• Wholemeal flour. Wholemeal flour is a food product obtained from the complete milling of soft wheat caryopses. It has a powdery texture and a darker colour than refined flours, as well as a more intense and rustic flavour. Nutritionally, wholemeal flour contains high amounts of fibre, protein, vitamins and minerals that make it more digestible and nutritious than refined flours. In the kitchen, wholemeal flour is used to prepare a wide range of baked goods, such as wholemeal bread, pizza, biscuits and cakes. However, due to its 'heaviness', it is often not used as a 100% main ingredient, but in combination with more refined flours to lighten the dough and facilitate rising.


For the inexperienced, the most suitable flours for making pizza are 00 and 0 flour as they favour leavening and are the easiest to use.


Direct and indirectdoughs are two types ofdough for making pizza and other baked goods. The choice between these two methods affects the flavor, texture, digestibility and shelf life of the final product.

  • Direct Dough.The direct dough is the most common and fastest way to prepare pizza. It is a relatively quick and simple method: it involves mixing all the ingredients in one step and does not requirepre-mixing. The rising time of direct dough depends on the type of flour, the amount of yeast used and the fermentation temperature.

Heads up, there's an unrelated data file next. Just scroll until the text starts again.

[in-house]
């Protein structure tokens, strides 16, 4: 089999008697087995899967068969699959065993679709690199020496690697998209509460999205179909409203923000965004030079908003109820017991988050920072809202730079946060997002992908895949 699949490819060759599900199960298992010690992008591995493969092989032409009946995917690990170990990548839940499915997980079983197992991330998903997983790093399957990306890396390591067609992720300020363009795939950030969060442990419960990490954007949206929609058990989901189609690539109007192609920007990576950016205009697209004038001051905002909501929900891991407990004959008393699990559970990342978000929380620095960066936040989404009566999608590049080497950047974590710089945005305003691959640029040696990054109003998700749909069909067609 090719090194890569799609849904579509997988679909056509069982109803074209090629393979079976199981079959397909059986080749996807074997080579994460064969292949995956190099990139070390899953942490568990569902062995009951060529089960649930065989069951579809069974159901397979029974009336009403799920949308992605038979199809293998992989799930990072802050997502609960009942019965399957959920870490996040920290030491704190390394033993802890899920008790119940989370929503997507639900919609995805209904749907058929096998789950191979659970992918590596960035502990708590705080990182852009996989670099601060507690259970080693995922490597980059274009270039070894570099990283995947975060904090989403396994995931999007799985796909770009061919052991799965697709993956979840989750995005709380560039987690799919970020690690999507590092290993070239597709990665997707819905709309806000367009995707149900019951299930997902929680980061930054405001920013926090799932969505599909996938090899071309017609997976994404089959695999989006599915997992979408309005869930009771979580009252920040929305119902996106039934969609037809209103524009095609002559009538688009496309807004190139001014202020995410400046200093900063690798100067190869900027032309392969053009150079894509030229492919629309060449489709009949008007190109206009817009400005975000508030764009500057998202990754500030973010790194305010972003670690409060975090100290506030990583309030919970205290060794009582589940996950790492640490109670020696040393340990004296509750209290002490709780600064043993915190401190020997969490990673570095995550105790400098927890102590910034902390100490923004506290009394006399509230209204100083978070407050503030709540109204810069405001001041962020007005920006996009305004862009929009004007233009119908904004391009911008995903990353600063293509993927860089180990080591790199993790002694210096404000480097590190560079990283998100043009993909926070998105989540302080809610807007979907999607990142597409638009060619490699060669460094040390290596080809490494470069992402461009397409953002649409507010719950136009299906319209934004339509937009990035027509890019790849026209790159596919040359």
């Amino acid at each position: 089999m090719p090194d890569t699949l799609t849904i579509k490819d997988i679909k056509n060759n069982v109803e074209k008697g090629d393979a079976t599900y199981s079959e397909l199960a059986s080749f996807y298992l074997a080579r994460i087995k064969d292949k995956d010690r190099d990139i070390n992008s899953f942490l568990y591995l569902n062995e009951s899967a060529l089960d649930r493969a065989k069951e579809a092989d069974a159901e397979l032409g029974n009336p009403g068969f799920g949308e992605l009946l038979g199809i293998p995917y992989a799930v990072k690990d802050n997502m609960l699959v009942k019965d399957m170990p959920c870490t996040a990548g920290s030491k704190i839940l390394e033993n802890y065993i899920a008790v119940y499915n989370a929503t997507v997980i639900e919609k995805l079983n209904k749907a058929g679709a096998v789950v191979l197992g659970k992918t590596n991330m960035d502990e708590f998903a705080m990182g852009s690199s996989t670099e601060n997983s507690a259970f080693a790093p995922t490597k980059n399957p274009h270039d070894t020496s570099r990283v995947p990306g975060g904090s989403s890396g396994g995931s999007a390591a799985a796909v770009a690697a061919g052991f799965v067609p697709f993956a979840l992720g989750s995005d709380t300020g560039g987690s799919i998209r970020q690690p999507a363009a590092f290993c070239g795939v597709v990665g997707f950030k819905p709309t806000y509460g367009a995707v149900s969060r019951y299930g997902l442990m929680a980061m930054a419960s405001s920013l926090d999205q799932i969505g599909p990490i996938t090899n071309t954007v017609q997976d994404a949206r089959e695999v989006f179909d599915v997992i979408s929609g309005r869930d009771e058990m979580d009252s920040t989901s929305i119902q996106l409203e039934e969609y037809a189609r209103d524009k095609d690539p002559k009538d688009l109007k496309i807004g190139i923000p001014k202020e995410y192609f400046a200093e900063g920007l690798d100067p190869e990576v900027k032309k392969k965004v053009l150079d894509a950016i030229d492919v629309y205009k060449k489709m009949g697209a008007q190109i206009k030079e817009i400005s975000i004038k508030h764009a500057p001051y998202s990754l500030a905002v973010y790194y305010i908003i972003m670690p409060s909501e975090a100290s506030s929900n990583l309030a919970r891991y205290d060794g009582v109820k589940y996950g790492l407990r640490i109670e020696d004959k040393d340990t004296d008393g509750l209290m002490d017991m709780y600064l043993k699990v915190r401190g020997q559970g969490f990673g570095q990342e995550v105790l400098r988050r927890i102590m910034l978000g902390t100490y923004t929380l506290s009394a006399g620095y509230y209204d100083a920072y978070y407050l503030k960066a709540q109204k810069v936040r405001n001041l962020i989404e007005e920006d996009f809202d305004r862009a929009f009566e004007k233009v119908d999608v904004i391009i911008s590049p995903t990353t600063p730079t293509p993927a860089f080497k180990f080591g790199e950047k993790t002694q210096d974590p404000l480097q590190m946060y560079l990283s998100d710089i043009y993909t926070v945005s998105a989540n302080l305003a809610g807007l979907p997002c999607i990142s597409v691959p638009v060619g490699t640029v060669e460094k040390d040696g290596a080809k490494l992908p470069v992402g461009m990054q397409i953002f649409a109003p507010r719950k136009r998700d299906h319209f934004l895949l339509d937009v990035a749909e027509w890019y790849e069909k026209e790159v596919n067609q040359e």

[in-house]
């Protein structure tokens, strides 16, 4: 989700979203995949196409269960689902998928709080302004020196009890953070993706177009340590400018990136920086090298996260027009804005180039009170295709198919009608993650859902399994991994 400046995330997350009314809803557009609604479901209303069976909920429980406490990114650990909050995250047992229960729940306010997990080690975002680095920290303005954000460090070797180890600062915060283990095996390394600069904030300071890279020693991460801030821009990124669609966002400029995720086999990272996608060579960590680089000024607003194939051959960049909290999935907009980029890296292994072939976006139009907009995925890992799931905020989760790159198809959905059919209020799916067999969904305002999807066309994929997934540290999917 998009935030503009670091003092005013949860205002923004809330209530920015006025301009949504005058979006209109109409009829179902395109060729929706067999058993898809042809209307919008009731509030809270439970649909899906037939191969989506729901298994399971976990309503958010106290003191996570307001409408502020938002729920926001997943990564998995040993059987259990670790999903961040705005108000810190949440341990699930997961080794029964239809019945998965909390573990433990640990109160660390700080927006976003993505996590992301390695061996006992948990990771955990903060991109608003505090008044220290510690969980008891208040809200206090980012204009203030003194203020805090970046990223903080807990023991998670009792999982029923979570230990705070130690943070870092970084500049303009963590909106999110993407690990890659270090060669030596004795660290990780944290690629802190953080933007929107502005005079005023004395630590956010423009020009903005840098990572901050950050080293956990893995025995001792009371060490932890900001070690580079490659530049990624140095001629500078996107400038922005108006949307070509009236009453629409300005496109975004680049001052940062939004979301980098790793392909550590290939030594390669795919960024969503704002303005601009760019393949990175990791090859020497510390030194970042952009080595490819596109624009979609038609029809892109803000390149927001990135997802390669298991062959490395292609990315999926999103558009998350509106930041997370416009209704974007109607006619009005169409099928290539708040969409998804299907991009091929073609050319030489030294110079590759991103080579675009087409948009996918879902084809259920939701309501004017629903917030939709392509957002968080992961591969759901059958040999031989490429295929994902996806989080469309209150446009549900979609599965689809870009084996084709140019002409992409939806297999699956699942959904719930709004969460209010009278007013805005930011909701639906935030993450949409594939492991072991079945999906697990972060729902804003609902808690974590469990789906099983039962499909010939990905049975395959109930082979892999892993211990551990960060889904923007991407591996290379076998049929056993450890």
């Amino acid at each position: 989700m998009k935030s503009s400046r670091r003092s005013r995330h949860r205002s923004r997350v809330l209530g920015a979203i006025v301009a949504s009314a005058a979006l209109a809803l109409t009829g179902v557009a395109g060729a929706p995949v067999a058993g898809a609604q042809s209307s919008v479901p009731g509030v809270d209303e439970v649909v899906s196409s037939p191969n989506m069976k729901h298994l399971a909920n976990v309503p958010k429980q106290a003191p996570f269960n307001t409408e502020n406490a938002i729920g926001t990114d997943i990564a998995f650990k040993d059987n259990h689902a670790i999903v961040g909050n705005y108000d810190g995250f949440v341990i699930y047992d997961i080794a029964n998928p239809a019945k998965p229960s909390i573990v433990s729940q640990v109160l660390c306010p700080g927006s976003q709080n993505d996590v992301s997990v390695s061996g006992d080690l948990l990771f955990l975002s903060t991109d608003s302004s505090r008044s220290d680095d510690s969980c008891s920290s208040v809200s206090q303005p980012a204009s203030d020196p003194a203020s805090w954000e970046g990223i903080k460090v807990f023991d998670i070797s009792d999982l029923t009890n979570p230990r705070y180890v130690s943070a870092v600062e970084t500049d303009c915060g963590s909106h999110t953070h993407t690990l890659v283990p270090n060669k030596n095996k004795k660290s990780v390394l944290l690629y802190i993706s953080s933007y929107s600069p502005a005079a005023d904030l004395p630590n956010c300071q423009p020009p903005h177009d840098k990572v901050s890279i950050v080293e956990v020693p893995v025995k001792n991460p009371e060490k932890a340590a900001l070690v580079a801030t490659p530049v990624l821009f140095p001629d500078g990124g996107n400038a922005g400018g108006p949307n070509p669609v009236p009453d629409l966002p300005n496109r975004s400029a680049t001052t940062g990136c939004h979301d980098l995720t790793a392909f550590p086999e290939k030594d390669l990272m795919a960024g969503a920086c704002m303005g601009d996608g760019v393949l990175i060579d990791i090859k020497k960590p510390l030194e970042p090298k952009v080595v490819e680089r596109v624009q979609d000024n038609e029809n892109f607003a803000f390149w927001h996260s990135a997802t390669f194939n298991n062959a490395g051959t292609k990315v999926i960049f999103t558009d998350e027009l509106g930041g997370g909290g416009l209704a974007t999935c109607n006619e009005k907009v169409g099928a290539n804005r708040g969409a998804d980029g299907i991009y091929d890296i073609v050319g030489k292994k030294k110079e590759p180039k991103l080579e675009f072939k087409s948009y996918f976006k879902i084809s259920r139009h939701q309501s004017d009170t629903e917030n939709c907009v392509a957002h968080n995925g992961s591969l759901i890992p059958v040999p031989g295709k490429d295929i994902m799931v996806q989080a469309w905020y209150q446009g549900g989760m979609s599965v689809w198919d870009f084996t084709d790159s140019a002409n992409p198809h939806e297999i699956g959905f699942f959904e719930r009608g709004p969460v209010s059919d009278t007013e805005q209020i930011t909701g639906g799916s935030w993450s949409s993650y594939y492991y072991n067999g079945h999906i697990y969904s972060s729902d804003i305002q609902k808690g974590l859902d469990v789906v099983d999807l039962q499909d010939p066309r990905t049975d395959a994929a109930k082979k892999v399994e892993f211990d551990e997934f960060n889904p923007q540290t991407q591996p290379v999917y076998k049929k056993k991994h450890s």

• Indirect Dough. Indirect dough, on the other hand, is a more structured method that involves two steps: in the first, apre-dough (prepared with water, flour and yeast) is prepared, which must ferment for several hours. Then, once the fermentation of thepre-dough is complete, the other ingredients in the recipe are added. This method improves the digestibility of the final product due to the longer fermentation time, reduces the use of yeast, and increases shelf life.
    N.b. This is a more complex type of dough and needs professional tools and more experienced hands.


It is very important to leaven pizza dough so that it is more digestible and lighter, but it is not as simple and trivial a step as one might think. There are three types of leavening:

  • Physical Leavening. This type of leavening occurs when heat evaporates the water in the dough, turning it into steam. The steam, trying to expand, creates bubbles within the dough, which leads to an increase in the volume of the finished product.
  • Chemical leavening. Used basically for pastry products, chemical leavening is achieved by the production of carbon dioxide during baking. The principle behind chemical leavening is an acid-base reaction that is triggered when the ingredients of chemical yeast (baking soda and an acid) come into contact with a liquid in the dough. This reaction produces carbon dioxide, which forms bubbles within the dough, causing it to expand and rise.
  • Biological leavening. Biological leavening is a natural process that occurs through the production of carbon dioxide (CO2) by alcoholic fermentation operated by microorganisms, mainly yeasts such as brewer's yeast, or through the use of sourdough, which is a culture of yeast and lactic acid bacteria. During organic leavening, yeasts transform the sugars in the dough into ethyl alcohol and CO2. The latter, as it becomes trapped in the gluten network of the dough, causes it to increase in volume.

The vast world of flours and types ofdough for making pizza offers a universe of possibilities for every culinary enthusiast. Every flour and every type of dough can enrich your culinary experience.Whether you are an experienced cook or an enthusiast, experiment and play with the ingredients to create deliciouspizza dough!"